Ubisoft’s new videogame Blacklist: Splinter Cell comes out Tuesday and its reception will be closely watched as a bellwether of the gaming industry in Toronto.

Blacklist is the first game from Ubisoft Entertainment’s Toronto shop, founded in late 2009 with a promise to created 800 highly skilled jobs over 10 years. Ubisoft chose Toronto, in part, because of incentives introduced by the Ontario government meant to build the local videogame industry. The province gave the company $263 million to secure a $500 million investment. 

Ubisoft Toronto managing director Jade Raymond says Toronto also has a large talent pool and it has been able to hire game developers from Ontario universities.

"We saw such success in Montreal, that the company was interested in replicating that success in another city," she said. "We built the studio from scratch in Toronto. I moved here about 2 ½ years ago and built the studio from basically no one to over 300 developers and this is blockbuster game that takes over 600 people to make."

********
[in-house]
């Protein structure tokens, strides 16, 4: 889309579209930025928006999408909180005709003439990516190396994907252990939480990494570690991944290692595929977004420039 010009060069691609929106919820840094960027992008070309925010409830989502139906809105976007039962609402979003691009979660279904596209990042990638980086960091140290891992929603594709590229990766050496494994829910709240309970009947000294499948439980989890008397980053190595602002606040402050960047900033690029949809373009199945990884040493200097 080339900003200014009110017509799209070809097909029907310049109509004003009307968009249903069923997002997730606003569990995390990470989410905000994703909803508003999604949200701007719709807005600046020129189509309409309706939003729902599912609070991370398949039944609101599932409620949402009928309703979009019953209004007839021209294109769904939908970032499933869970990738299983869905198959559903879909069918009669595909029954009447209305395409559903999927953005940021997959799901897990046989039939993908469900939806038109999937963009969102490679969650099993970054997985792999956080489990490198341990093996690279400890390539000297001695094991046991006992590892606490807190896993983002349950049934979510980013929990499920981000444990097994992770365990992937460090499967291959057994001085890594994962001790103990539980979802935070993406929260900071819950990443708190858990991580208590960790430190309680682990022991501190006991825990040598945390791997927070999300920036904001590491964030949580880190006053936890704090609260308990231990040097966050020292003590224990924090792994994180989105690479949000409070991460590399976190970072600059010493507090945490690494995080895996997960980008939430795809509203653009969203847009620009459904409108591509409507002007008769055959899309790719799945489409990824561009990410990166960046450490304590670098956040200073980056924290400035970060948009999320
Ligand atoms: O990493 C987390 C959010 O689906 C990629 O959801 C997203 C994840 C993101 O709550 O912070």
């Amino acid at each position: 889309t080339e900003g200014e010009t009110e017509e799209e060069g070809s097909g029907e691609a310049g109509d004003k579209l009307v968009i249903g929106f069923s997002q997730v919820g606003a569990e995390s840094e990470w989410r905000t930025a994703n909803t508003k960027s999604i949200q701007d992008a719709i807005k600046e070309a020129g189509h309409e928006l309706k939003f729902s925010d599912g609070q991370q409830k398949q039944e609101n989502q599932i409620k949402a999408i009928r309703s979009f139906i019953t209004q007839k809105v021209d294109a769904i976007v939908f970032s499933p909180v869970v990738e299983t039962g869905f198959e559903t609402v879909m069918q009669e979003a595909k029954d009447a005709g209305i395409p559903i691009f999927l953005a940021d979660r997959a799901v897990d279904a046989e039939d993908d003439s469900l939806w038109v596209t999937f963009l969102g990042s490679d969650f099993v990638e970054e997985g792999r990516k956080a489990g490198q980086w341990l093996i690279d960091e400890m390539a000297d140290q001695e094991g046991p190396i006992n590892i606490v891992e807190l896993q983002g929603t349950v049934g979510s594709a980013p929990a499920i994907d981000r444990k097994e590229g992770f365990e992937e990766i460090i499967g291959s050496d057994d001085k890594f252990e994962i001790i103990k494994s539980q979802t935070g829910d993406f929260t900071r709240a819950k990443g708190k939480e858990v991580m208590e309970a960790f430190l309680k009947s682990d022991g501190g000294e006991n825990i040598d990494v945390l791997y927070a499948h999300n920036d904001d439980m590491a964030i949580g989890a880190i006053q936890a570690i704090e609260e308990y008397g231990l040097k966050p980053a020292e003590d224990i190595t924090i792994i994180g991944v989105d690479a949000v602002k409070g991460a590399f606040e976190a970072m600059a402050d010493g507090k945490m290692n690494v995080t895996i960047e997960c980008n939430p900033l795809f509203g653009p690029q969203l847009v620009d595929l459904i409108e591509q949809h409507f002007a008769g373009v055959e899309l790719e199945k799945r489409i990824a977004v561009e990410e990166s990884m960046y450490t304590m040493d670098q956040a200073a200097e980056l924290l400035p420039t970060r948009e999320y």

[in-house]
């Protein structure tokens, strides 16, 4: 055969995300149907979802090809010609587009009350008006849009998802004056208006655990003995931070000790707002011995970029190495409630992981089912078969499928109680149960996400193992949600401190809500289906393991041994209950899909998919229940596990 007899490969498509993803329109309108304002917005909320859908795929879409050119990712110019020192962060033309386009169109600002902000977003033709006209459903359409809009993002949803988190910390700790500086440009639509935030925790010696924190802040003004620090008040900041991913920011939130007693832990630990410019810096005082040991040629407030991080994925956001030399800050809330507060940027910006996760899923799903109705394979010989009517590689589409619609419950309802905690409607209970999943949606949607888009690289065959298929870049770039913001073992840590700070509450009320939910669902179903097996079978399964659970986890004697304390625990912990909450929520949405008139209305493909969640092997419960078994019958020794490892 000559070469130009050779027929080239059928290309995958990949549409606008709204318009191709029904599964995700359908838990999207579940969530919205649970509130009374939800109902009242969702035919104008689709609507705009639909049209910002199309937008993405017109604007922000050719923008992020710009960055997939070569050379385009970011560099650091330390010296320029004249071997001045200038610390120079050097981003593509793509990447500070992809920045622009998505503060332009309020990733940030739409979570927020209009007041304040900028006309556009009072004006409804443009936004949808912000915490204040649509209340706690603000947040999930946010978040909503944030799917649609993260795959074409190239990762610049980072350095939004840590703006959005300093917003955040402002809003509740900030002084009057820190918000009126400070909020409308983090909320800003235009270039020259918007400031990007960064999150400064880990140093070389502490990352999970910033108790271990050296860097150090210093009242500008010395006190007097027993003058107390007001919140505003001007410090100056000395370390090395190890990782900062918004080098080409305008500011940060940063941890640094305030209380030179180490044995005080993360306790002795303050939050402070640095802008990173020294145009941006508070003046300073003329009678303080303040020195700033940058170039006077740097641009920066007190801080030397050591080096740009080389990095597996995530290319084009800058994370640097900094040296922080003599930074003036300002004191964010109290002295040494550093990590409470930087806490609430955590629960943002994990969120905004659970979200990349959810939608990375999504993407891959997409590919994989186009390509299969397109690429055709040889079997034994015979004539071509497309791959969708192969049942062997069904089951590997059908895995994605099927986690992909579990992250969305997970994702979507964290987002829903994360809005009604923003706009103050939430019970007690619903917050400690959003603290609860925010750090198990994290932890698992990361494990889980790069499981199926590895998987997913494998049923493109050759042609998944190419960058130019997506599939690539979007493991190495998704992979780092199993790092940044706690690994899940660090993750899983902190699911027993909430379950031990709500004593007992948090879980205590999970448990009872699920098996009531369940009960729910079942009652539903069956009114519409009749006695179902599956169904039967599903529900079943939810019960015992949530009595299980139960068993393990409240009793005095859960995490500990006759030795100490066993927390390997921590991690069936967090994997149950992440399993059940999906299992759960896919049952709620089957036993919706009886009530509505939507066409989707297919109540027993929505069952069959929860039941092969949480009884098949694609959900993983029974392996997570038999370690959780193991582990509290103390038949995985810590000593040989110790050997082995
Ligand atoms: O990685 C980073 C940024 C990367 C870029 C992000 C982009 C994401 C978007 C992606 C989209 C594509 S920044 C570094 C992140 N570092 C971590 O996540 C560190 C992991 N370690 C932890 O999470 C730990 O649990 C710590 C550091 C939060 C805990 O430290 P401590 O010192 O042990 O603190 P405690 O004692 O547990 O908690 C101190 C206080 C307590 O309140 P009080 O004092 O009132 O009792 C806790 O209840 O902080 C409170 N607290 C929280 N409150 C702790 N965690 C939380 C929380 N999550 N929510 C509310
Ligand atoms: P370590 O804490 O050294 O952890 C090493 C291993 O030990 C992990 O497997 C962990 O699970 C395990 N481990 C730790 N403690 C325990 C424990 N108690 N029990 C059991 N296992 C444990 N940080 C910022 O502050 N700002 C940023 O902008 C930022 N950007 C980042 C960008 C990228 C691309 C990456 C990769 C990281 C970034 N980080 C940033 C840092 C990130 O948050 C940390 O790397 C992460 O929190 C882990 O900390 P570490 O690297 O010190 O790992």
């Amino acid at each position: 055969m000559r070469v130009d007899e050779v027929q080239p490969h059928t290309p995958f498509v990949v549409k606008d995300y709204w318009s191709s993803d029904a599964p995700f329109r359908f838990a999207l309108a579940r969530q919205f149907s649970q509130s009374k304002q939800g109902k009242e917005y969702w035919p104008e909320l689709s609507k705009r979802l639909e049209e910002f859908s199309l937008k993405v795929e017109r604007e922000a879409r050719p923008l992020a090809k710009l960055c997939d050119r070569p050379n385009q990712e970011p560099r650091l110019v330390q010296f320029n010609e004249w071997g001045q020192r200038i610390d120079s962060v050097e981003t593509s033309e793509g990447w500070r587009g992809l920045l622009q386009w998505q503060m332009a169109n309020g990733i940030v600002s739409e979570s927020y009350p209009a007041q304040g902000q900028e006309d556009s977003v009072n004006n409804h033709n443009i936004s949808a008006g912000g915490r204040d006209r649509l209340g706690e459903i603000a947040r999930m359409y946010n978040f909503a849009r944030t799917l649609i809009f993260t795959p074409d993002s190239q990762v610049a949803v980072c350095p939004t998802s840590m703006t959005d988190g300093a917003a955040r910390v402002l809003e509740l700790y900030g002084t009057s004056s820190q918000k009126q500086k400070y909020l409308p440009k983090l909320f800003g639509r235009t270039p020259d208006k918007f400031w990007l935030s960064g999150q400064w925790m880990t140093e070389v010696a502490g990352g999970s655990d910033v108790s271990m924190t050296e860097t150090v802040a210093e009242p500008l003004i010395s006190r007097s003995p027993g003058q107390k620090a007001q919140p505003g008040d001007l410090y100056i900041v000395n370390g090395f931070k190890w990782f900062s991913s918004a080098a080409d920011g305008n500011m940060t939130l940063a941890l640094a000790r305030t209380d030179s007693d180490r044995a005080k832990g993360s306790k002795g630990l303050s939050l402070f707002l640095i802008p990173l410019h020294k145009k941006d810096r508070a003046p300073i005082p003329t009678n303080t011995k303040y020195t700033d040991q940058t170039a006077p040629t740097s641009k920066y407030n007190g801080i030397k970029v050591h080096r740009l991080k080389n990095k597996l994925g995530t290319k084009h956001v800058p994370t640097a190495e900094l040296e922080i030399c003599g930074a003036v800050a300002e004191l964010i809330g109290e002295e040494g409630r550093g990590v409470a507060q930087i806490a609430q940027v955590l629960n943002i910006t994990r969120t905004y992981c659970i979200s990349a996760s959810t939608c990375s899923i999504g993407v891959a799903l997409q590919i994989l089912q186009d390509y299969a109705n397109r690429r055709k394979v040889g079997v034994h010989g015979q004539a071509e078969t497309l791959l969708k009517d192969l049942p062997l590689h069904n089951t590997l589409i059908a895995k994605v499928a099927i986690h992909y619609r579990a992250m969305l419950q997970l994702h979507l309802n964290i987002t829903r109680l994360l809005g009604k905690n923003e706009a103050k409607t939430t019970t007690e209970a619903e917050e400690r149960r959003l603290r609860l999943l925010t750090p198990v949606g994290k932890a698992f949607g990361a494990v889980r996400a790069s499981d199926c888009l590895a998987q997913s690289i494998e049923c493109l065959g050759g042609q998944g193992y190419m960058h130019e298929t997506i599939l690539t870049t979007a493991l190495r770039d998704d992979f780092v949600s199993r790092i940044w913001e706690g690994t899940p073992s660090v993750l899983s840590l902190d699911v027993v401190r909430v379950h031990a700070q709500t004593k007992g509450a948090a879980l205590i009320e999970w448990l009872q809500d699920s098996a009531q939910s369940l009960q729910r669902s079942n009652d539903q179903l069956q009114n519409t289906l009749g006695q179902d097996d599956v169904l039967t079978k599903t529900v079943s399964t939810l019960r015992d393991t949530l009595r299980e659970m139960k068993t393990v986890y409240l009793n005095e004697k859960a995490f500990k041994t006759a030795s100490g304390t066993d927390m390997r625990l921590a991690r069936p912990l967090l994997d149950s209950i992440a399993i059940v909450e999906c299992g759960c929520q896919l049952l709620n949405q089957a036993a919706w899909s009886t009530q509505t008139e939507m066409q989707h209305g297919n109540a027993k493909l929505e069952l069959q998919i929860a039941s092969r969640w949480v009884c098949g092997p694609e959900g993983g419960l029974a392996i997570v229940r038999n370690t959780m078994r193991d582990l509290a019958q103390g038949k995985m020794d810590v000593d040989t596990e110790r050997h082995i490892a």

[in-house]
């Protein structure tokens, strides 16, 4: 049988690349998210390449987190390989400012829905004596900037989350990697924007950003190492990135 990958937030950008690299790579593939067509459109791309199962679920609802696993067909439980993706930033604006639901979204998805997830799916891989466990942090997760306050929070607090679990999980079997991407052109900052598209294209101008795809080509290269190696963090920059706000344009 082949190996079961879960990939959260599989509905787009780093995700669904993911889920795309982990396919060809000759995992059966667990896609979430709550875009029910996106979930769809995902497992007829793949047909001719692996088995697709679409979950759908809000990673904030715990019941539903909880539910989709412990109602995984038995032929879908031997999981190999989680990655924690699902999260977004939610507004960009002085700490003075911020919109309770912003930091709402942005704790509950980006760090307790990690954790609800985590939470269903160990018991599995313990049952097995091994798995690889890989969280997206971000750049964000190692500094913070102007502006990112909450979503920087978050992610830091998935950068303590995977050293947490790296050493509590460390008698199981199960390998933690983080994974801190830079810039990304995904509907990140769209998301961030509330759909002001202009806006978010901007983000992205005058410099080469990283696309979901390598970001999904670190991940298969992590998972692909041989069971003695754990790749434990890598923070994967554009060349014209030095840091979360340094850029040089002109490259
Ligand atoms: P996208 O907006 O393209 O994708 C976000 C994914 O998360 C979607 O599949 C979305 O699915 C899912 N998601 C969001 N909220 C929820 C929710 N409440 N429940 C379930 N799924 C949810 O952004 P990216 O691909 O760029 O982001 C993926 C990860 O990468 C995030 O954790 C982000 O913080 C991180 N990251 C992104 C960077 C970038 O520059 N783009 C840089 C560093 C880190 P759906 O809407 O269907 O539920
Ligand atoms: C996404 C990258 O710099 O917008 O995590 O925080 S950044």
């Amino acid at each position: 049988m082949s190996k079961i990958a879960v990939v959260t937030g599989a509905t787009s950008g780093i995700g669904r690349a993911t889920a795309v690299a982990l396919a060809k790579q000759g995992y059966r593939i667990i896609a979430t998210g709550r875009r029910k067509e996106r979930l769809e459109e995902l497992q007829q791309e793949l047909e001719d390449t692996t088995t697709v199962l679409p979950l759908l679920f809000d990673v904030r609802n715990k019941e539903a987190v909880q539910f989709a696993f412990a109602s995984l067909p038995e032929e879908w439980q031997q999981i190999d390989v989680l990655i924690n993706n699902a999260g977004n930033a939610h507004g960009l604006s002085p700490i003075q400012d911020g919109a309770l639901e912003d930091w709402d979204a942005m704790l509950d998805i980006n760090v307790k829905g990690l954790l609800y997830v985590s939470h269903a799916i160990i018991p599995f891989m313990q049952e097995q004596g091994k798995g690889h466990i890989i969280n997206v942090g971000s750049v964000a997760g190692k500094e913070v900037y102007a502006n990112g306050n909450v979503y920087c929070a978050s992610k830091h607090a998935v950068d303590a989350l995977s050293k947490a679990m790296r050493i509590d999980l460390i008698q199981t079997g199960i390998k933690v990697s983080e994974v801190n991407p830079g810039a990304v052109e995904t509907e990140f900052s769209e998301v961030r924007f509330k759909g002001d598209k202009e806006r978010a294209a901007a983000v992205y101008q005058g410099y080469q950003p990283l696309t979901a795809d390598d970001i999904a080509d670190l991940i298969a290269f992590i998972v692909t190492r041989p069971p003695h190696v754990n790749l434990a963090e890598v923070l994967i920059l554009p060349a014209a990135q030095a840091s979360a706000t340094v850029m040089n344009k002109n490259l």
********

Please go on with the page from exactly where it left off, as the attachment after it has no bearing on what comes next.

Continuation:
Developers in Montreal and other Ubisoft offices also worked on Blacklist, a stealth action videogame. 


An image from Blacklist: Splinter Cell, the first game developed by Ubisoft Toronto. (CBC)

A blockbuster game costs upwards of $40 million to develop, a significant investment Raymond says requires an agile approach.

"It’s about being agile and adapting to the market so we all see major shifts. There’s new platforms on the rise. The way people are playing games is changing rapidly and our business model – a lot of games that are free to play and the revenue model  [is shifting]," she said.

Raymond says Ubisoft aims to sell about five million copies of Blacklist.

As it waits for reviews of Blacklist to flow in, the Toronto shop is now working on five new projects. More jobs are coming to the Toronto gaming sector, Raymond says.

A significant new market for videogame development is older women, she adds.

"Older women, women in general are playing a lot more games with mobile phones, more web-based and app-based," Raymond said.